Say good-bye to your old friend “SALY” By Roman H. Kepczyk Quantum of Paperless Traditional audit practices use the previous year’s audit programs and processes updated for the current year as their standard operating plan. MORE ON TECH SPENDING: Tech Tools for Today’s Properly Equipped Field Audit Teams | Accounting Firms Run on More than Checklists Alone | Going Paperless Means Convincing Clients First | How to Cut Tax Prep Costs with Scanners | Making Digital Tax Process Easier Is All About the Workflow | Why Firms Need Document Retention Standards | Is Your Network Drive a Disaster Waiting to Happen? | Intranet Is the Best Place for Firm Knowledge | Digital Fax Has Benefits You May Be Ignoring Eventually […]
The right monitors, scanners and web tools. By Roman H. Kepczyk Quantum of Paperless The advent of today’s audit “document container” applications has transitioned every aspect of audit production into a digital format. MORE on TECH SPENDING: Accounting Firms Run on More than Checklists Alone | Going Paperless Means Convincing Clients First | How to Cut Tax Prep Costs with Scanners | Making Digital Tax Process Easier Is All About the Workflow | Why Firms Need Document Retention Standards | Is Your Network Drive a Disaster Waiting to Happen? | Intranet Is the Best Place for Firm Knowledge | Digital Fax Has Benefits You May Be Ignoring | Wireless Is Hot, and Here’s How to Handle It | How Safe Is […]
Five years of losses to second-tier firms. By CPA Trendlines In what the world’s leading China-watcher in accounting calls “bad news for the Big Four,” KPMG was dropped a notch and EY was pushed out of the top four rankings by Chinese-owned firms. Paul Gillis, PhD, CPA, and Professor of Practice at Peking University’s Guanghua School of Management, termed the new rankings “bad news for the Big Four,” adding, “The Big Four had better find their game soon. If the trends of the past five years continue, China may be the place where the Big Four are beaten by the second tier.”
Many never fully recover. By CPA Trendlines The typical organization is losing 5% of revenues per year to fraud, costing about $145,000 per company – and smaller businesses are disproportionately victimized, according to a new research report. The losses translate to $3.7 trillion globally, says the group which has been conducting the research since 1996. PRO members: Download the full report here. Highlights…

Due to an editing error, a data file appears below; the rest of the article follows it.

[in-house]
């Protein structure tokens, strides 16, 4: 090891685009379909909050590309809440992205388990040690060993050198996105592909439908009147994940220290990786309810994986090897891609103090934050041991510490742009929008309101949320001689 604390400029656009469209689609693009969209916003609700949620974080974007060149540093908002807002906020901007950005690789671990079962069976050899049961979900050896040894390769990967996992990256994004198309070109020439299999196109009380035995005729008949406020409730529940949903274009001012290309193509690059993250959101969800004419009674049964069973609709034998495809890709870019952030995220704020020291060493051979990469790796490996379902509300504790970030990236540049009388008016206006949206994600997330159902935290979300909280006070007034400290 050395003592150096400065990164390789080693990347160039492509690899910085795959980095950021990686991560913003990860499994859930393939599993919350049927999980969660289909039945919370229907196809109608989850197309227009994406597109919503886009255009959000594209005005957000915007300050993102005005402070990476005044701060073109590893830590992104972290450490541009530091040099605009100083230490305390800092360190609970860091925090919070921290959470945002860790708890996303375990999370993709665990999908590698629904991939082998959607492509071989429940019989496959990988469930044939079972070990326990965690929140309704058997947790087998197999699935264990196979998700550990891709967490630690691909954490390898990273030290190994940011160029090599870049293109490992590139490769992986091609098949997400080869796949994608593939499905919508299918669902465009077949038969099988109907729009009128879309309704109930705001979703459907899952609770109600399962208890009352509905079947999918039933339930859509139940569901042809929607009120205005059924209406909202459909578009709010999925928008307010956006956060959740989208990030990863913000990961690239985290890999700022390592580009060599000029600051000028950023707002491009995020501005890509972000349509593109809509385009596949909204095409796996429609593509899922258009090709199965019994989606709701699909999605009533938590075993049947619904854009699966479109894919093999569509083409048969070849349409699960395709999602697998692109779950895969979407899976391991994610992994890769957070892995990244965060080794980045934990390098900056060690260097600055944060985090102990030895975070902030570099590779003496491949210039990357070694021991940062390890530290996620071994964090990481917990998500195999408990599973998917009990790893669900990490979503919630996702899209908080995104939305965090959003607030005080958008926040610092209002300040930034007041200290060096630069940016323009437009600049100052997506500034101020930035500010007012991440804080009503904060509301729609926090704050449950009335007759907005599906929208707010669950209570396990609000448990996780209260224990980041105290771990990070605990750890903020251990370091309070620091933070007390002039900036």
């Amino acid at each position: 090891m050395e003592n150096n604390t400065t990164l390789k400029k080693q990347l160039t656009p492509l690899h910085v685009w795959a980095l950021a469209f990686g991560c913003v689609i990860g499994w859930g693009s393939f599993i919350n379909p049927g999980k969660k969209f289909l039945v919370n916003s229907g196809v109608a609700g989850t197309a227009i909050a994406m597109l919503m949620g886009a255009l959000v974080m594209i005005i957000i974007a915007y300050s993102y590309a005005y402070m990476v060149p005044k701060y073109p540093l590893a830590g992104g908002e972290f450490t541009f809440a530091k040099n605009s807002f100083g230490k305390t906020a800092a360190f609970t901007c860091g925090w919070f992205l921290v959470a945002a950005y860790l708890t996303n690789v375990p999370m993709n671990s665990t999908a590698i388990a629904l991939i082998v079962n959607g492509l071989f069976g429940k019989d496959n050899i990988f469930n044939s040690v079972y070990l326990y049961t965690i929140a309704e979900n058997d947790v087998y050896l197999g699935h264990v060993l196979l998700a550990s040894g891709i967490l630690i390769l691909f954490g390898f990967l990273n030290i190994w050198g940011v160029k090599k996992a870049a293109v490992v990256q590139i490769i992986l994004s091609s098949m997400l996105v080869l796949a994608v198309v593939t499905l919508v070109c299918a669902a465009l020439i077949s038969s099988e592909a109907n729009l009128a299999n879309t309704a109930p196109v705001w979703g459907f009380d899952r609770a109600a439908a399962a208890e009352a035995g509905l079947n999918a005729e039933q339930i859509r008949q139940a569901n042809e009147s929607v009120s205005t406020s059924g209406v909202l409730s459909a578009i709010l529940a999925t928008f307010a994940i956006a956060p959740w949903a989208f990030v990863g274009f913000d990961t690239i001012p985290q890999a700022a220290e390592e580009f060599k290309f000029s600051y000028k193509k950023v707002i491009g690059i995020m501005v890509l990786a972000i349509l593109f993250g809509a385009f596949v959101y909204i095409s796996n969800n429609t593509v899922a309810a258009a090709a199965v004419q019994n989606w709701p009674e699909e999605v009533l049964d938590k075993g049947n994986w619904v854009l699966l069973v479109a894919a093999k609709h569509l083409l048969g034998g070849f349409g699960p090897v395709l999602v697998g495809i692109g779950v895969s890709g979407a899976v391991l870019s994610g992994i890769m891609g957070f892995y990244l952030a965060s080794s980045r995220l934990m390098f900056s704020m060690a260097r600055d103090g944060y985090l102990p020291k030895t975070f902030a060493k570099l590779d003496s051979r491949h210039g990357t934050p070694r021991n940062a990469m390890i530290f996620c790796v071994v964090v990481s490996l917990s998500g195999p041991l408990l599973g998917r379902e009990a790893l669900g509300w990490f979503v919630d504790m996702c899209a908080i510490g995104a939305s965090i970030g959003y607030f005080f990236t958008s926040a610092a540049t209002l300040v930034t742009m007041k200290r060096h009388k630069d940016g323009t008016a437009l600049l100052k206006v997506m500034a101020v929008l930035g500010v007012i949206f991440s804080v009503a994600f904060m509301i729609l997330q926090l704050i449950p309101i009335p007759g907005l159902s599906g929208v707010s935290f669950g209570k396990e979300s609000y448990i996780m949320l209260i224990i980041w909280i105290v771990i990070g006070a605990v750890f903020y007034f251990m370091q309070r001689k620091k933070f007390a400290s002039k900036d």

It started as a rivalry between two brothers. One of them worked at one of the Big Four (still does). And he was always making jokes about the other firms’ scandals.
Economies of scale found in supply chain. Audit fees can be costly for many public and private companies, but an accounting professor has discovered a way they save some money when going through the process.
In a new study that even the hedge fund trade association calls “troubling,” hedge fund executives say corruption, misconduct and pressure to break the rules are rampant and routine in their business. The top ten findings include: 46% of respondents reported that their competitors likely have engaged in unethical or illegal activity in order to be successful. 35% of respondents reported feeling pressured by their compensation or bonus plan to violate the law or engage in unethical conduct, while 25% of respondents reported other pressures that might lead to unethical or illegal conduct. 30% of respondents reported that they had personally observed or had first-hand knowledge of wrongdoing in the workplace.
Warning: This article will make you question your controls and audit procedures. by Gary Zeune, CPA Managing Director, The Pros & The Cons Most risk is not in the accounting records. Why not? Because the vast majority of our work as CPAs involves monetizing and measuring activities that have already occurred. The risk starts before we do our job. Think recording sales, not making sales. In manufacturing, think cost accounting, not making widgets. Because our work is historical, one of the major flaws, no matter the type and size of the entity, is that we usually react to change after fraud has occurred. When a new law, regulation or competition affects our employer or client, we fail to implement new […]
New comprehensive income display guidance. by Thomas A. Ratcliffe, Ph.D, CPA Plain-English Accounting The FASB has issued Accounting Standards Update [ASU] 2013-02, entitled Reporting of Amounts Reclassified Out of Accumulated Other Comprehensive Income. The ASU amends the guidance in the FASB Accounting Standards Codification [FASB ASC] Topic 220, entitled Comprehensive Income. The goal behind development of the ASU 2013-02 amendments is to improve the transparency of reporting reclassifications out of accumulated other comprehensive income. The amendments to FASB ASC 220 do not change current requirements for reporting net income or other comprehensive income in the financial statements. Essentially, all of the information required to be displayed or disclosed in financial statements already are required to be disclosed in the financial […]